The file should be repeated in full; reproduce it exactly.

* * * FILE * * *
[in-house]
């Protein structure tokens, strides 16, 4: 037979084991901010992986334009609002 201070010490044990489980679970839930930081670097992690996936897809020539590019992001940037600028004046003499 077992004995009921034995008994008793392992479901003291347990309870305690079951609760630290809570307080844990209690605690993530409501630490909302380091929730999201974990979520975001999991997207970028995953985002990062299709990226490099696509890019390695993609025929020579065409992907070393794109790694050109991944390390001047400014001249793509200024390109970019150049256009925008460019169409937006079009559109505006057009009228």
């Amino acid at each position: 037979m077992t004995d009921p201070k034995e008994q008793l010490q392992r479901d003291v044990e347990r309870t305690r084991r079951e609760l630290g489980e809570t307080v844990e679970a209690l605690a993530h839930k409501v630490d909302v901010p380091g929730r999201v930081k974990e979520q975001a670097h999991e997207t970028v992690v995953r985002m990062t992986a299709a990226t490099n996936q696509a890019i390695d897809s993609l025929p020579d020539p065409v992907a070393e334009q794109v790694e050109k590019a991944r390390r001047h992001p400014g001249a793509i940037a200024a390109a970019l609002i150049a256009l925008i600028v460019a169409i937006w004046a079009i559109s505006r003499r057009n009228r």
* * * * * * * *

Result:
[in-house]
């Protein structure tokens, strides 16, 4: 037979084991901010992986334009609002 201070010490044990489980679970839930930081670097992690996936897809020539590019992001940037600028004046003499 077992004995009921034995008994008793392992479901003291347990309870305690079951609760630290809570307080844990209690605690993530409501630490909302380091929730999201974990979520975001999991997207970028995953985002990062299709990226490099696509890019390695993609025929020579065409992907070393794109790694050109991944390390001047400014001249793509200024390109970019150049256009925008460019169409937006079009559109505006057009009228």
């Amino acid at each position: 037979m077992t004995d009921p201070k034995e008994q008793l010490q392992r479901d003291v044990e347990r309870t305690r084991r079951e609760l630290g489980e809570t307080v844990e679970a209690l605690a993530h839930k409501v630490d909302v901010p380091g929730r999201v930081k974990e979520q975001a670097h999991e997207t970028v992690v995953r985002m990062t992986a299709a990226t490099n996936q696509a890019i390695d897809s993609l025929p020579d020539p065409v992907a070393e334009q794109v790694e050109k590019a991944r390390r001047h992001p400014g001249a793509i940037a200024a390109a970019l609002i150049a256009l925008i600028v460019a169409i937006w004046a079009i559109s505006r003499r057009n009228r």